Question Will this make a noticeable difference?

SoCaL081

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Feb 27, 2015
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I have a intel i5-6600 non-k and was wondering if i should just run it as it came at 3.3 w/3.9 turbo or would it run noticeably faster if i was able to "overclock via BCLK" and have all the cores are running at 3.9 without turbo. Would that .6ghz be noticeably faster?
 

clutchc

Titan
Herald
Yes, all cores at 3.9GHz would be faster than:
3900 MHz (1 core)
3800 MHz (2 cores)
3700 MHz (3 cores)
3600 MHz (4 cores)

But noticeably faster? Only if you are on the margin now. Does your board allow for bclk OC'ing?
 

Karadjgne

Titan
Herald
You'll not notice the difference. Games are not static benchmarks. Games fps bounces all over the place, watch any video, you'll see by just how much. That counter will also average the fps for a single number, but chances are if it's over the refresh of your monitor, you will not see it anyways. If it's under refresh, you can't physically tell the difference between 50 and 55fps. Your brain doesn't work that small. You'd need a considerably larger range to compare to.

It's @ 8% difference in ability, or in a game at stock 100fps, you'd get 108fps, which you wouldn't see, and if the game stock was 50fps, you'd get 54fps, which you can't see.

It's not enough OC to make a difference in 98% of games, many of which weight cores more heavily than fps, and the rest really don't use cpu speeds over @ 3.4GHz to much advantage.

Not to say you shouldn't try it, but just don't be mad if the results aren't what you were hoping for.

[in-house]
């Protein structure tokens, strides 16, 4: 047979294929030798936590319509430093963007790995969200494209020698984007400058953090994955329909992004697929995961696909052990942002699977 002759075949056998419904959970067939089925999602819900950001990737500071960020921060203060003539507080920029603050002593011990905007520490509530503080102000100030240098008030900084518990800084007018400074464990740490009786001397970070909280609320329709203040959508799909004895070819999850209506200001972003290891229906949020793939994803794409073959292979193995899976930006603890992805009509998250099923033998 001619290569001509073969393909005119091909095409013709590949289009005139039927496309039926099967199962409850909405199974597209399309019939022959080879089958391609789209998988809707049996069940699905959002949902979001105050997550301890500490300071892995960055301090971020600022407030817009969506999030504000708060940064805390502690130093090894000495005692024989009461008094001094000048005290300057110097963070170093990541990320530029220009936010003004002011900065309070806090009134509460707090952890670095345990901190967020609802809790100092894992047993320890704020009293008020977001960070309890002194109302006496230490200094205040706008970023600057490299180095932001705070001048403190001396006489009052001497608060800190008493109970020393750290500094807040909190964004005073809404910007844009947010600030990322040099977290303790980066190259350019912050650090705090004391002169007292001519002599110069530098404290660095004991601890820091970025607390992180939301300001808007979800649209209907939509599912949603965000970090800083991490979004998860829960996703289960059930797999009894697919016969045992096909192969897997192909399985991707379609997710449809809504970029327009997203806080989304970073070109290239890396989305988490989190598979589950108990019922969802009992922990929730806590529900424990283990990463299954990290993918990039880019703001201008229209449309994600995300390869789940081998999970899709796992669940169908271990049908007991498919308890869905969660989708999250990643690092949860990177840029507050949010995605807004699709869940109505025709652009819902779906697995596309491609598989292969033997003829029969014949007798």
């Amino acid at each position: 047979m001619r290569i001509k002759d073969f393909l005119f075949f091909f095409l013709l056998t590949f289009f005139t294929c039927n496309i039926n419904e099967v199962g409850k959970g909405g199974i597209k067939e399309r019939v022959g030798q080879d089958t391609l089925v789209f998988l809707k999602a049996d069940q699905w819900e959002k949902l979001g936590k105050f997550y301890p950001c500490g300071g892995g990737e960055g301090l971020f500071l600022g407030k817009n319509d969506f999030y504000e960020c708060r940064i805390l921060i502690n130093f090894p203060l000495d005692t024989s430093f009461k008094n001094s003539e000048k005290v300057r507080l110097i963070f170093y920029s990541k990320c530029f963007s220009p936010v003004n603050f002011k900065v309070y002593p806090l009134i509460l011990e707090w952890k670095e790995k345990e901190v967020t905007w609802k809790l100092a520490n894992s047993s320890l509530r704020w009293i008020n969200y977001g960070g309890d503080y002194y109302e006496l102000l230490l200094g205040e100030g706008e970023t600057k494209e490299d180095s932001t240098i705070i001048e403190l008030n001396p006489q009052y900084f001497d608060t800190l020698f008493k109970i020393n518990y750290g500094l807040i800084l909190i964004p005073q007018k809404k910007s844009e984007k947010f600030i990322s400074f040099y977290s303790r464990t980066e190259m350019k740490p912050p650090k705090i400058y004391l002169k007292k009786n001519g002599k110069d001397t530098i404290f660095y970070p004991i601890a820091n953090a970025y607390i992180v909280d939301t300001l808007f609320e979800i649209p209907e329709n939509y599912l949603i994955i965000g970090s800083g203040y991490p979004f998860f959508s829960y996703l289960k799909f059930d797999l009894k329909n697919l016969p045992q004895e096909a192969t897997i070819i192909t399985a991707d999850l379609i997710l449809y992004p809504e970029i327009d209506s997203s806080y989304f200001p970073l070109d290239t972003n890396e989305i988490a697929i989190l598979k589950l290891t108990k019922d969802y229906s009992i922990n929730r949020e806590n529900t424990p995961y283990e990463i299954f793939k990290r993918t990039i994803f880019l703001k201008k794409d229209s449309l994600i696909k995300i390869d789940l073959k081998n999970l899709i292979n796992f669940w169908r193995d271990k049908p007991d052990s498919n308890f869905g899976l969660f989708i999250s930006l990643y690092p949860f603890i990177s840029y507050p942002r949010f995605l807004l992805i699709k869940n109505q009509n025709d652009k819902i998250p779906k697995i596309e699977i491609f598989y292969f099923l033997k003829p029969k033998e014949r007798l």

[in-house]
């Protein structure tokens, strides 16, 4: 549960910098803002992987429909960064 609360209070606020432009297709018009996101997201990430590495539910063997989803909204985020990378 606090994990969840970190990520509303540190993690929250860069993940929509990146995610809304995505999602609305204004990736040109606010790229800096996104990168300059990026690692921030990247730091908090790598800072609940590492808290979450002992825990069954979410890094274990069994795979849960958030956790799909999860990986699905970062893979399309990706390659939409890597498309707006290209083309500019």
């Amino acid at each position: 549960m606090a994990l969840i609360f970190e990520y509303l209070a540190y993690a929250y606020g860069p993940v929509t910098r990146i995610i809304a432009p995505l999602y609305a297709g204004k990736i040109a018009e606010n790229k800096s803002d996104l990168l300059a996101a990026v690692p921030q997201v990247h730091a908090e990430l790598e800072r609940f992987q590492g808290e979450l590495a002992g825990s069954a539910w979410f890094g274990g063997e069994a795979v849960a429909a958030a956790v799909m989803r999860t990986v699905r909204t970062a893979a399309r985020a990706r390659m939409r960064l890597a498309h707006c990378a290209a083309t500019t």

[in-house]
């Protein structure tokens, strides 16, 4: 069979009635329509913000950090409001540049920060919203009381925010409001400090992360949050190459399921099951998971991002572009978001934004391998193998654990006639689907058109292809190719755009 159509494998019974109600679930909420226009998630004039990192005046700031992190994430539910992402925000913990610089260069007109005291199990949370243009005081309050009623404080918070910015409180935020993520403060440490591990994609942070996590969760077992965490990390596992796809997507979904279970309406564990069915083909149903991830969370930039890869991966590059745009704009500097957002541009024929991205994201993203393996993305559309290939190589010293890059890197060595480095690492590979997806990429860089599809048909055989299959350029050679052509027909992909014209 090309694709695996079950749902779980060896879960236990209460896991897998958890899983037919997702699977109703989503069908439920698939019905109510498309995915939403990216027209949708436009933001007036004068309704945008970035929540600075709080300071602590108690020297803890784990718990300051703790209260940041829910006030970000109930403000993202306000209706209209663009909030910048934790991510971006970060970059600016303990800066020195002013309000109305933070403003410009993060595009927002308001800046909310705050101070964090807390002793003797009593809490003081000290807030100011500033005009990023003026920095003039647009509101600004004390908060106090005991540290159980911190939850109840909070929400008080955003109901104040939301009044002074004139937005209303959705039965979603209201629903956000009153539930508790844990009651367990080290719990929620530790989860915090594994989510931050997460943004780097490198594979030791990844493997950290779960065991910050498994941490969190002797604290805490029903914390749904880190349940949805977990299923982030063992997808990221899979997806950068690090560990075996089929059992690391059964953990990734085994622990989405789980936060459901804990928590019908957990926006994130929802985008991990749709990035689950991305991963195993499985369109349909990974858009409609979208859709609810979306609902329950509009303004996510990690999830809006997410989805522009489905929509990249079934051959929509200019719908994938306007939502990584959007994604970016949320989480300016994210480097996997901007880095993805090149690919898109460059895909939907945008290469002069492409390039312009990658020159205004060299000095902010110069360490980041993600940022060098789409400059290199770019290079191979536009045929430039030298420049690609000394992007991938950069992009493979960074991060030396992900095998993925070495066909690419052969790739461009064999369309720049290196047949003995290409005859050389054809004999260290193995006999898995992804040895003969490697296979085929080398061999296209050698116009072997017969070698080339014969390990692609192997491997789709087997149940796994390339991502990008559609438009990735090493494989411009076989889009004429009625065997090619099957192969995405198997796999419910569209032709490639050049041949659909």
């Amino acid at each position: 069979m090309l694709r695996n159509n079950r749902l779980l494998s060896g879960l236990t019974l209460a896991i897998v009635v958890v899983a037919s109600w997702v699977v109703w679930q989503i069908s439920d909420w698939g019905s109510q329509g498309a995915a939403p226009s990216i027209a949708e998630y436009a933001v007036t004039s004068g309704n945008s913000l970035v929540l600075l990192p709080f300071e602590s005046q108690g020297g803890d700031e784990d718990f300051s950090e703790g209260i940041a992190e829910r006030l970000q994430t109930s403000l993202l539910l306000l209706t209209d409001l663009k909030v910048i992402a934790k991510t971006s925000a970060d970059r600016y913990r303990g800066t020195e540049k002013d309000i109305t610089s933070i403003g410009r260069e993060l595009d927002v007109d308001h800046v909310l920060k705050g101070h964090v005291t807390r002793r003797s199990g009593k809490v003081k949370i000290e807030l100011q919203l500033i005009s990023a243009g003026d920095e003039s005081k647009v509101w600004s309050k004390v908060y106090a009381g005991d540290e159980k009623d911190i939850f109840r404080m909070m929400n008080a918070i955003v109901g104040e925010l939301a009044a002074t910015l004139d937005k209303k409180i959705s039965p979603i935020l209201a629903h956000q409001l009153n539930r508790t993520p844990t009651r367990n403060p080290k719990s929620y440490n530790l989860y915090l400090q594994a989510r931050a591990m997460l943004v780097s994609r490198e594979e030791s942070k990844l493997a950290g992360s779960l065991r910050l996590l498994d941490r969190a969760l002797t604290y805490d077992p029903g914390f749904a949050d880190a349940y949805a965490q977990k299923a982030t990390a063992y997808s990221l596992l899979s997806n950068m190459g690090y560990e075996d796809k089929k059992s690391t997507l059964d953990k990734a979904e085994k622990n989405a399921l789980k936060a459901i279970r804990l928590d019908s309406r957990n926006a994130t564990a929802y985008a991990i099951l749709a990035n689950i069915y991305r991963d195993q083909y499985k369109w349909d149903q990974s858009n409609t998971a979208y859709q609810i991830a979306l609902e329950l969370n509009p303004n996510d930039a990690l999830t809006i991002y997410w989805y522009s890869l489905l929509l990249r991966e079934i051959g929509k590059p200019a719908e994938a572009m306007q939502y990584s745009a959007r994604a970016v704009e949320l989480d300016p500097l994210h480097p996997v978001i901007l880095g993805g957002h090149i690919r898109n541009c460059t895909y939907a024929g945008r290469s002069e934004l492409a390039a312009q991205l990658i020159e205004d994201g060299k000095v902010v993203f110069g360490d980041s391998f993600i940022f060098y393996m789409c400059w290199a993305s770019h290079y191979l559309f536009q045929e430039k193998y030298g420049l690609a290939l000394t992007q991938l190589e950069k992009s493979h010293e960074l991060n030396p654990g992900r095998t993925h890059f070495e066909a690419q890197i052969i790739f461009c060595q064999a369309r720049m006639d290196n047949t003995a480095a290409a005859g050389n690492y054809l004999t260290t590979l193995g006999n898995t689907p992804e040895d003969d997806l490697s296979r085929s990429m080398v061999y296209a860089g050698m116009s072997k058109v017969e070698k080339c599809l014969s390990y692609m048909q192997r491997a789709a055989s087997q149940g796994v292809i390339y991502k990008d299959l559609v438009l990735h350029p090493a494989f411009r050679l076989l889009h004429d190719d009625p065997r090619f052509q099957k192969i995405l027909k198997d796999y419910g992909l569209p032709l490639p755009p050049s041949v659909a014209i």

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SoCaL081

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Feb 27, 2015
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I have a MSI Z170A KRAIT-GAMING motherboard and it won't allow me to raise the BCLK up to 118.5 i believe which brings me up to the 3.89 speed
 

Karadjgne

Titan
Herald
BCLK is short for Buss Clock. That's a transmission clock multiplier. In pre-haswell cpus that affected everything from ram to gpu to pcie to USB transmission speeds, which beyond @ 105.7 created serious instabilities in many different components. It also artificially jacked up cpu temps. Starting with Haswell, steps were gradually taken to isolate the BCLK in cpu from outside the socket components but there's no guarantee just how successful that's been. 118.5 is a mess. That's a ton of BCLK and usually combined with extreme OC and LN2 to chase world record stable speeds. Without the OC, the bios isn't able to adjust to power levels necessary to pull it off. If BCLK OC worked, and worked well, you could bank on Intel bumping all their cpus to handle it, and every mobo vendor would be using it as default instead of throwing in some freebie OC software which bumps BCLK to 103.x and then stage 2 is 105.x.
Instead, every single vendor actually agrees upon at least 1 thing, if nothing else in the bios is the same, BCLK is always default factory optimized 100.00 for Intel, it has been for years.
 

koson123

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Oct 12, 2018
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bclk OCing usually has very minimal gains. in games i doubt this will be noticeable but in other workloads and benchmarks possibly. Also bclk is very finicky. you are changing many things when you play with it(i.e ram, cache, pcie) so you could have instability problems not from the cpu. overall would not recommend unless you are very close to a goal
 
bclk OCing usually has very minimal gains. in games i doubt this will be noticeable but in other workloads and benchmarks possibly. Also bclk is very finicky. you are changing many things when you play with it(i.e ram, cache, pcie) so you could have instability problems not from the cpu. overall would not recommend unless you are very close to a goal
Base clock overclocking is what separates the men from the boys. I pulled over 50% performance gains when doing my last one. You can find the thread a few pages back. It was last month.
 

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